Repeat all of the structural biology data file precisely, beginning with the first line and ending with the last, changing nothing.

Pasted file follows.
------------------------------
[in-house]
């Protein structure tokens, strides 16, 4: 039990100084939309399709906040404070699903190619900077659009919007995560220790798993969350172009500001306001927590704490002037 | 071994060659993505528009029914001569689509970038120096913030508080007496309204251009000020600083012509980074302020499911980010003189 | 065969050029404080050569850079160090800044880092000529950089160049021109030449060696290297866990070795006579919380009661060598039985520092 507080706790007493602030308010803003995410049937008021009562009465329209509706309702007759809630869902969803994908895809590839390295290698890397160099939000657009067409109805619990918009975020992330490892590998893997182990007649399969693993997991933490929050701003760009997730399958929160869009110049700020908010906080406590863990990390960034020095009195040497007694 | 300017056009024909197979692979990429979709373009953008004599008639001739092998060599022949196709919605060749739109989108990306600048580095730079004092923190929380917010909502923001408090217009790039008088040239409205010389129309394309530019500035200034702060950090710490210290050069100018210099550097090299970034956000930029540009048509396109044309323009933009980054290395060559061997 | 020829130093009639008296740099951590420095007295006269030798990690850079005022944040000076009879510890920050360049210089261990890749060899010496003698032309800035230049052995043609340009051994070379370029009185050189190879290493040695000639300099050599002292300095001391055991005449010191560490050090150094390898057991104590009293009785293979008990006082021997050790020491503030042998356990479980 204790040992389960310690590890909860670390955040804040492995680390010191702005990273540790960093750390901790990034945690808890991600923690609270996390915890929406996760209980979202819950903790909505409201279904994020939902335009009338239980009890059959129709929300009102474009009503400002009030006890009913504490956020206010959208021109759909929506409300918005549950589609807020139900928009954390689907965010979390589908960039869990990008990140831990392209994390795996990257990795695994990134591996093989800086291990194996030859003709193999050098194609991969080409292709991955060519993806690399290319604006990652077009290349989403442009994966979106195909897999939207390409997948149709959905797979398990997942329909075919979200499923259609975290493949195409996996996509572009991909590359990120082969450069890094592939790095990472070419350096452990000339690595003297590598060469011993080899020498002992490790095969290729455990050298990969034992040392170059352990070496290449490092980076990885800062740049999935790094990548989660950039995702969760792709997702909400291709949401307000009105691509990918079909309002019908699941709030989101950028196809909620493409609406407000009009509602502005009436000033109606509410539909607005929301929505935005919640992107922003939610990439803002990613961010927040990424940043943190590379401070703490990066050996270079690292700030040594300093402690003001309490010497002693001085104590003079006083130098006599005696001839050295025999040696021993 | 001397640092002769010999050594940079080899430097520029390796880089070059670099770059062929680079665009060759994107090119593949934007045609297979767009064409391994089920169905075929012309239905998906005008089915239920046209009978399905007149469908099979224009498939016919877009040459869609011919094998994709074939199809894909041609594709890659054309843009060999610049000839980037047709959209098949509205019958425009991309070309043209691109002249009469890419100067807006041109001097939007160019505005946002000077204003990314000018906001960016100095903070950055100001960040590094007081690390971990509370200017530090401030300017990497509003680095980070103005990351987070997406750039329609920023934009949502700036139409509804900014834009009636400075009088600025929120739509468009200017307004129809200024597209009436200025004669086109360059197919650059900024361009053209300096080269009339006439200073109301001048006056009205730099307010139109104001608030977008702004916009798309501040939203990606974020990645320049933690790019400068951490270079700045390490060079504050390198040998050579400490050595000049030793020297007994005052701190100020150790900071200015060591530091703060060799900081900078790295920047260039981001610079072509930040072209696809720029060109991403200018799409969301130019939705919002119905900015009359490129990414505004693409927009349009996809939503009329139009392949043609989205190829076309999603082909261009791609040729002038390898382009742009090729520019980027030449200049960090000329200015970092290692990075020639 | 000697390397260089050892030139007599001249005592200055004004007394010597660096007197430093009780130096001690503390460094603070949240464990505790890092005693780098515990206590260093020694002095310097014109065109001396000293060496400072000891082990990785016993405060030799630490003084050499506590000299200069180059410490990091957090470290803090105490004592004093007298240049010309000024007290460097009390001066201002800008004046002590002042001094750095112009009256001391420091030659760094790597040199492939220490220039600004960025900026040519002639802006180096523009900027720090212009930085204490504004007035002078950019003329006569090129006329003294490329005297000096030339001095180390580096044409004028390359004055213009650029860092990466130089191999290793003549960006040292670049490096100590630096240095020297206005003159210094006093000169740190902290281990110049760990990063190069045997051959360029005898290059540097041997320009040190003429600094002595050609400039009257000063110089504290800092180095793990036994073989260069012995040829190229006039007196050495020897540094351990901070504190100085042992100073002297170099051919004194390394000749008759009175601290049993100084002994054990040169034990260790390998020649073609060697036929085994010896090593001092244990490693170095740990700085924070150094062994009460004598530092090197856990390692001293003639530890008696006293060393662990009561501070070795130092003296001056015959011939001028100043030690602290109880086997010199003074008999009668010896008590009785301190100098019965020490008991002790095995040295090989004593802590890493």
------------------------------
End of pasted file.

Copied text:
[in-house]
């Protein structure tokens, strides 16, 4: 039990100084939309399709906040404070699903190619900077659009919007995560220790798993969350172009500001306001927590704490002037 | 071994060659993505528009029914001569689509970038120096913030508080007496309204251009000020600083012509980074302020499911980010003189 | 065969050029404080050569850079160090800044880092000529950089160049021109030449060696290297866990070795006579919380009661060598039985520092 507080706790007493602030308010803003995410049937008021009562009465329209509706309702007759809630869902969803994908895809590839390295290698890397160099939000657009067409109805619990918009975020992330490892590998893997182990007649399969693993997991933490929050701003760009997730399958929160869009110049700020908010906080406590863990990390960034020095009195040497007694 | 300017056009024909197979692979990429979709373009953008004599008639001739092998060599022949196709919605060749739109989108990306600048580095730079004092923190929380917010909502923001408090217009790039008088040239409205010389129309394309530019500035200034702060950090710490210290050069100018210099550097090299970034956000930029540009048509396109044309323009933009980054290395060559061997 | 020829130093009639008296740099951590420095007295006269030798990690850079005022944040000076009879510890920050360049210089261990890749060899010496003698032309800035230049052995043609340009051994070379370029009185050189190879290493040695000639300099050599002292300095001391055991005449010191560490050090150094390898057991104590009293009785293979008990006082021997050790020491503030042998356990479980 204790040992389960310690590890909860670390955040804040492995680390010191702005990273540790960093750390901790990034945690808890991600923690609270996390915890929406996760209980979202819950903790909505409201279904994020939902335009009338239980009890059959129709929300009102474009009503400002009030006890009913504490956020206010959208021109759909929506409300918005549950589609807020139900928009954390689907965010979390589908960039869990990008990140831990392209994390795996990257990795695994990134591996093989800086291990194996030859003709193999050098194609991969080409292709991955060519993806690399290319604006990652077009290349989403442009994966979106195909897999939207390409997948149709959905797979398990997942329909075919979200499923259609975290493949195409996996996509572009991909590359990120082969450069890094592939790095990472070419350096452990000339690595003297590598060469011993080899020498002992490790095969290729455990050298990969034992040392170059352990070496290449490092980076990885800062740049999935790094990548989660950039995702969760792709997702909400291709949401307000009105691509990918079909309002019908699941709030989101950028196809909620493409609406407000009009509602502005009436000033109606509410539909607005929301929505935005919640992107922003939610990439803002990613961010927040990424940043943190590379401070703490990066050996270079690292700030040594300093402690003001309490010497002693001085104590003079006083130098006599005696001839050295025999040696021993 | 001397640092002769010999050594940079080899430097520029390796880089070059670099770059062929680079665009060759994107090119593949934007045609297979767009064409391994089920169905075929012309239905998906005008089915239920046209009978399905007149469908099979224009498939016919877009040459869609011919094998994709074939199809894909041609594709890659054309843009060999610049000839980037047709959209098949509205019958425009991309070309043209691109002249009469890419100067807006041109001097939007160019505005946002000077204003990314000018906001960016100095903070950055100001960040590094007081690390971990509370200017530090401030300017990497509003680095980070103005990351987070997406750039329609920023934009949502700036139409509804900014834009009636400075009088600025929120739509468009200017307004129809200024597209009436200025004669086109360059197919650059900024361009053209300096080269009339006439200073109301001048006056009205730099307010139109104001608030977008702004916009798309501040939203990606974020990645320049933690790019400068951490270079700045390490060079504050390198040998050579400490050595000049030793020297007994005052701190100020150790900071200015060591530091703060060799900081900078790295920047260039981001610079072509930040072209696809720029060109991403200018799409969301130019939705919002119905900015009359490129990414505004693409927009349009996809939503009329139009392949043609989205190829076309999603082909261009791609040729002038390898382009742009090729520019980027030449200049960090000329200015970092290692990075020639 | 000697390397260089050892030139007599001249005592200055004004007394010597660096007197430093009780130096001690503390460094603070949240464990505790890092005693780098515990206590260093020694002095310097014109065109001396000293060496400072000891082990990785016993405060030799630490003084050499506590000299200069180059410490990091957090470290803090105490004592004093007298240049010309000024007290460097009390001066201002800008004046002590002042001094750095112009009256001391420091030659760094790597040199492939220490220039600004960025900026040519002639802006180096523009900027720090212009930085204490504004007035002078950019003329006569090129006329003294490329005297000096030339001095180390580096044409004028390359004055213009650029860092990466130089191999290793003549960006040292670049490096100590630096240095020297206005003159210094006093000169740190902290281990110049760990990063190069045997051959360029005898290059540097041997320009040190003429600094002595050609400039009257000063110089504290800092180095793990036994073989260069012995040829190229006039007196050495020897540094351990901070504190100085042992100073002297170099051919004194390394000749008759009175601290049993100084002994054990040169034990260790390998020649073609060697036929085994010896090593001092244990490693170095740990700085924070150094062994009460004598530092090197856990390692001293003639530890008696006293060393662990009561501070070795130092003296001056015959011939001028100043030690602290109880086997010199003074008999009668010896008590009785301190100098019965020490008991002790095995040295090989004593802590890493």